Student Presentation Reflections
Teachers as Paragons
I struggle with articulating this point, but for the purposes of this post, I think that the most valid student-teacher dynamic is not the Jedi Master and Padawan method, but instead one where a teacher serves as a paragon of a small set of skills/attributes and the student’s role is to assimilate their experiences with all of their teachers into their own paradigm.
While this viewpoint is not revolutionary, I find that hubris often prevents a teacher from maximizing the benefit of this approach. Too often I find myself or my peers trying to be too many things to too many students. I think it is important for a teacher to make explicit commitments about which skill or attribute they wish to be the avatar for.
I chose presentation skills as my niche of instruction because I benefited greatly from the Public Speaking and Speech and Debate classes I took in high school. When I was in college, I saw very clearly those of my peers who did not have those same opportunities. I vowed that my students would be afforded opportunities to develop their presentation skills in my class no matter the other classes offered by my school.
I plan on creating many posts about the different resources, examples, and assignments that I use to improve my students’ presentation skills. One of the core strategies, and I believe the most powerful, that I use to improve student presentations is a presentation reflection process.
In order to make presentation reflections be a valid assignment, you must film your students as they present—something that my 11th grade Public Speaking teacher Mrs. Shank did for me 15 years ago. Admittedly, being filmed for a presentation was nerve-wracking; however, it was also amazing beneficial. However, instead of recording presentations on VHS cassette like Mrs. Shank did, I record presentations digitally and post them as unlisted YouTube videos.
Do yourself a favor and make sure that you use a tripod to record the student presentations. You might think you can cobble together books and tape to hold a camera steady, but this is the wrong call.
- If you plan on using your phone as the camera, you will need a mount to attach it to your tripod, and an improved microphone will certainly help with the audio quality, but it’s not necessary.
- If you plan on using a DSLR or mirrorless camera, then you really need to improve the audio. To improve the quality of the video’s captured sound, I suggest using a shotgun microphone.
Whatever hardware you use, it is important to share with the students the camera’s field of view, so they know where they should stand. The reflection assignment is much harder if the student does not appear on camera.
Recording the presentation is the first step, but students will need to thoughtfully watch their presentations to see areas for improvement. To guide the students’ thoughts while they watch their presentation video, I developed three sequential reflection assignments, one for each of the major presentations in my class.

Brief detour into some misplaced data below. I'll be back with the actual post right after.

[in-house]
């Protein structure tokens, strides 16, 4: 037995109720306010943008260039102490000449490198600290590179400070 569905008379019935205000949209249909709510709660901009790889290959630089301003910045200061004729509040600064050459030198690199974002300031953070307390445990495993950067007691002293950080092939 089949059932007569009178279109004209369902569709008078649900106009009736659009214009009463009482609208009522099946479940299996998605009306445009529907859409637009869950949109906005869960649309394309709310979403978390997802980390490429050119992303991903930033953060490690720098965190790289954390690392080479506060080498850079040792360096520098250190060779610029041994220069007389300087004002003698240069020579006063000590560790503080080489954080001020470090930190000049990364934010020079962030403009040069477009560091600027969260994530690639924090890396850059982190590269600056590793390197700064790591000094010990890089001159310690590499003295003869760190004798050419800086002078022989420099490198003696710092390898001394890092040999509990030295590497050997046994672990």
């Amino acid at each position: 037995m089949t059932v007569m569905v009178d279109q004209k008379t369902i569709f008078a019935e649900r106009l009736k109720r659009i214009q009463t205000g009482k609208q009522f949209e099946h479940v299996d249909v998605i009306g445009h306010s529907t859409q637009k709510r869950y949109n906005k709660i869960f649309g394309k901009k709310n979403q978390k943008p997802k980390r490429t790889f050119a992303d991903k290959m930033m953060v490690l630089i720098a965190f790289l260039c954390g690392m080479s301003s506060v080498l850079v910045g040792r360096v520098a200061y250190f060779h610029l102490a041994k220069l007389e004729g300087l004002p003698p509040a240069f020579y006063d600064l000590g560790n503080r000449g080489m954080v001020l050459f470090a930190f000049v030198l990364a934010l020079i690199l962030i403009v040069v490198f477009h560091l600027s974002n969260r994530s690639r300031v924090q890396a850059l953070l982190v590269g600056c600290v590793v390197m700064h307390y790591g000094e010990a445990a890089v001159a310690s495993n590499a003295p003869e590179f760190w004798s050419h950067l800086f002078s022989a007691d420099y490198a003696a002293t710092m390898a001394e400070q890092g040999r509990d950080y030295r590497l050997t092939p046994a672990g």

This reflection process is truly eye-opening. Students are routinely shocked when they watch the video and see the nervous fidgeting or hand-wringing that they swear never happened. The pedagogical impact of a student watching themselves on video is many times more powerful than even the most helpful rubric or feedback.
In addition to reflecting on what happened, an important part of the assignment is also identifying five points on which to improve and coming up with action items for each point. An example of an improvement point and an action item would be:
- I mispronounced many of the medical terms
- I will look up the phonetic pronunciation of the words ahead of time and practice saying them to my teacher.
I always assign this as homework and give students a week to do the assignment after their presentation. I try very hard to make sure the videos get processed, uploaded, and shared with the students as soon as possible to make sure that things are fresh in their mind.
Students sometimes balk at the number of words they have to write. However, since they are writing semi-informally about themselves and have a video to go off, students routinely surpass 1000 words without blinking an eye.
Sometimes when I explain presentation reflections to teachers, they exclaim that it is too much work for them to do or they don’t know how to do the “video stuff” or something else along those lines. The video recording/editing process can be as basic or as advanced as you want it to be. Since video editing is a core part of my multimedia business, there is a lot of stuff that I do to the videos that is unnecessary but a point of pride for me.
In all honesty, a perfectly functional presentation video takes less than 3 minutes more than the presentation itself. Whether you spend 3 minutes or 30 minutes editing a presentation video, that time is returned many-fold by the presentation skill increase of your students.
Hands down, the most consistent piece of feedback I receive from alumni is that they dominate their presentations in college. This makes me very proud. I committed to developing presentation skills in my students since my very first year of teaching. Hearing back from alumni that they are drastically better than their peers at presenting puts a smile on my face every time.
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